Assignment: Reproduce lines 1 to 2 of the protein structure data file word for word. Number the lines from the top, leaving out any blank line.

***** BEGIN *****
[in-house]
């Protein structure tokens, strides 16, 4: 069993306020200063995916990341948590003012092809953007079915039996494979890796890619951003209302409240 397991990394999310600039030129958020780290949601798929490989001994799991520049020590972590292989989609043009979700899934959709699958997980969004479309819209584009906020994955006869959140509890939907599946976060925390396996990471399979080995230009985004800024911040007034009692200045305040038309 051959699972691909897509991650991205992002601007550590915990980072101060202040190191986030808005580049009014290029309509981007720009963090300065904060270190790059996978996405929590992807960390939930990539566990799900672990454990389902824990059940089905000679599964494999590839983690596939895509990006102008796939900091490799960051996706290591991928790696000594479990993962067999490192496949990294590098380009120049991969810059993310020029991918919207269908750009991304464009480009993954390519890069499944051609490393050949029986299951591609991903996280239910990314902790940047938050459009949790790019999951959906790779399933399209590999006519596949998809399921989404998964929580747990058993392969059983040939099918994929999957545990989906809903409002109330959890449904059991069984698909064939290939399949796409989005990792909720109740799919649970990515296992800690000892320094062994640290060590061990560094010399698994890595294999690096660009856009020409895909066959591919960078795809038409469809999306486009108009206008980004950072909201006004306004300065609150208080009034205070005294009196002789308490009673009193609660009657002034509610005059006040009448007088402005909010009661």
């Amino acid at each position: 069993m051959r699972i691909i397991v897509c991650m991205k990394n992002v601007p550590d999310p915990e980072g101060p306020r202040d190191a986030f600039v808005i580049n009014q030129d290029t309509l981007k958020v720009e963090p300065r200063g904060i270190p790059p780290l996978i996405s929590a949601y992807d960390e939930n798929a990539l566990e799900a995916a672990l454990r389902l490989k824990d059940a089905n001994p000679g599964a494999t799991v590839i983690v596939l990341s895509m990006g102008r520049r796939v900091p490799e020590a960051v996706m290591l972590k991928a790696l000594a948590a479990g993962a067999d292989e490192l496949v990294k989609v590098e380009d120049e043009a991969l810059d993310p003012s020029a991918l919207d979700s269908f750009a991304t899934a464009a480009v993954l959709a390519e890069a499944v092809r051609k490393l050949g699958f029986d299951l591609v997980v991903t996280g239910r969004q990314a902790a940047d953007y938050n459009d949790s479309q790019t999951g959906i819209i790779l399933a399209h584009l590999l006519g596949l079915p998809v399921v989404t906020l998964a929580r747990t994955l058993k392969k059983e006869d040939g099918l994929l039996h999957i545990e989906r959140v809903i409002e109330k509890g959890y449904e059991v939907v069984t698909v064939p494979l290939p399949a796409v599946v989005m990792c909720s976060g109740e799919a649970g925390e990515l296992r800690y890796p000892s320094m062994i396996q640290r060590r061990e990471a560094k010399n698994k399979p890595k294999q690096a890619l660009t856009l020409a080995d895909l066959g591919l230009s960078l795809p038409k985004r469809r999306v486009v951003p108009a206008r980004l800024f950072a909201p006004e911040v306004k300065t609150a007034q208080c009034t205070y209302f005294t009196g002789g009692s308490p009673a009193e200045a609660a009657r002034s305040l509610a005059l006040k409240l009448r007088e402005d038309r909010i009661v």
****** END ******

[in-house]
């Protein structure tokens, strides 16, 4: 069993306020200063995916990341948590003012092809953007079915039996494979890796890619951003209302409240 397991990394999310600039030129958020780290949601798929490989001994799991520049020590972590292989989609043009979700899934959709699958997980969004479309819209584009906020994955006869959140509890939907599946976060925390396996990471399979080995230009985004800024911040007034009692200045305040038309 051959699972691909897509991650991205992002601007550590915990980072101060202040190191986030808005580049009014290029309509981007720009963090300065904060270190790059996978996405929590992807960390939930990539566990799900672990454990389902824990059940089905000679599964494999590839983690596939895509990006102008796939900091490799960051996706290591991928790696000594479990993962067999490192496949990294590098380009120049991969810059993310020029991918919207269908750009991304464009480009993954390519890069499944051609490393050949029986299951591609991903996280239910990314902790940047938050459009949790790019999951959906790779399933399209590999006519596949998809399921989404998964929580747990058993392969059983040939099918994929999957545990989906809903409002109330959890449904059991069984698909064939290939399949796409989005990792909720109740799919649970990515296992800690000892320094062994640290060590061990560094010399698994890595294999690096660009856009020409895909066959591919960078795809038409469809999306486009108009206008980004950072909201006004306004300065609150208080009034205070005294009196002789308490009673009193609660009657002034509610005059006040009448007088402005909010009661």